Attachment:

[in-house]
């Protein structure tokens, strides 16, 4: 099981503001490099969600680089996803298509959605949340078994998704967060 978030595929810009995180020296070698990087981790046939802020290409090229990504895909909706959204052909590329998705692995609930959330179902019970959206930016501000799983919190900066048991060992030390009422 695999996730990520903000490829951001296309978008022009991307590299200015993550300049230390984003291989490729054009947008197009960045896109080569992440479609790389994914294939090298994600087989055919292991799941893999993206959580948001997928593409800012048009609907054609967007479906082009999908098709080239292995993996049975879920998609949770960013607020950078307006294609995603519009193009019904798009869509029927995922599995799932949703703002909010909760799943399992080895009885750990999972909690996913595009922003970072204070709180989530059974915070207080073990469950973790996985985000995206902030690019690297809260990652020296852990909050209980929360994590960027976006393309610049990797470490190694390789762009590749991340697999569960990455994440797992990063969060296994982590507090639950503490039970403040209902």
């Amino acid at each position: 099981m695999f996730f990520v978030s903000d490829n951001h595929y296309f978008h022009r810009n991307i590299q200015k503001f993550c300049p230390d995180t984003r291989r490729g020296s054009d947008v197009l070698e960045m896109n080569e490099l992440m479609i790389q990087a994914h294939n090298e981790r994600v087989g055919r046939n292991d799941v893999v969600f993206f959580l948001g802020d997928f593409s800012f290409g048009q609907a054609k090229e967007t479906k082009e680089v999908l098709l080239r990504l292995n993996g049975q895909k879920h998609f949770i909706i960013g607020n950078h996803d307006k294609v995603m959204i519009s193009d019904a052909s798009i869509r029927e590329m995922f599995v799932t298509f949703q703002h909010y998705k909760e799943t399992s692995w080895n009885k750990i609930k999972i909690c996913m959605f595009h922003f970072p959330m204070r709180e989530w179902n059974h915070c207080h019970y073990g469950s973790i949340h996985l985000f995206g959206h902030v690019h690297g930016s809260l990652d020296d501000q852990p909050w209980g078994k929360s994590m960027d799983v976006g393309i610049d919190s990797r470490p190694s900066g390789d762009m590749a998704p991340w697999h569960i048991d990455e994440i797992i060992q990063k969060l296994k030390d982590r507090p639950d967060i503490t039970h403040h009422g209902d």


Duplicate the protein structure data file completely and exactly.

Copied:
[in-house]
């Protein structure tokens, strides 16, 4: 099981503001490099969600680089996803298509959605949340078994998704967060 978030595929810009995180020296070698990087981790046939802020290409090229990504895909909706959204052909590329998705692995609930959330179902019970959206930016501000799983919190900066048991060992030390009422 695999996730990520903000490829951001296309978008022009991307590299200015993550300049230390984003291989490729054009947008197009960045896109080569992440479609790389994914294939090298994600087989055919292991799941893999993206959580948001997928593409800012048009609907054609967007479906082009999908098709080239292995993996049975879920998609949770960013607020950078307006294609995603519009193009019904798009869509029927995922599995799932949703703002909010909760799943399992080895009885750990999972909690996913595009922003970072204070709180989530059974915070207080073990469950973790996985985000995206902030690019690297809260990652020296852990909050209980929360994590960027976006393309610049990797470490190694390789762009590749991340697999569960990455994440797992990063969060296994982590507090639950503490039970403040209902």
């Amino acid at each position: 099981m695999f996730f990520v978030s903000d490829n951001h595929y296309f978008h022009r810009n991307i590299q200015k503001f993550c300049p230390d995180t984003r291989r490729g020296s054009d947008v197009l070698e960045m896109n080569e490099l992440m479609i790389q990087a994914h294939n090298e981790r994600v087989g055919r046939n292991d799941v893999v969600f993206f959580l948001g802020d997928f593409s800012f290409g048009q609907a054609k090229e967007t479906k082009e680089v999908l098709l080239r990504l292995n993996g049975q895909k879920h998609f949770i909706i960013g607020n950078h996803d307006k294609v995603m959204i519009s193009d019904a052909s798009i869509r029927e590329m995922f599995v799932t298509f949703q703002h909010y998705k909760e799943t399992s692995w080895n009885k750990i609930k999972i909690c996913m959605f595009h922003f970072p959330m204070r709180e989530w179902n059974h915070c207080h019970y073990g469950s973790i949340h996985l985000f995206g959206h902030v690019h690297g930016s809260l990652d020296d501000q852990p909050w209980g078994k929360s994590m960027d799983v976006g393309i610049d919190s990797r470490p190694s900066g390789d762009m590749a998704p991340w697999h569960i048991d990455e994440i797992i060992q990063k969060l296994k030390d982590r507090p639950d967060i503490t039970h403040h009422g209902d």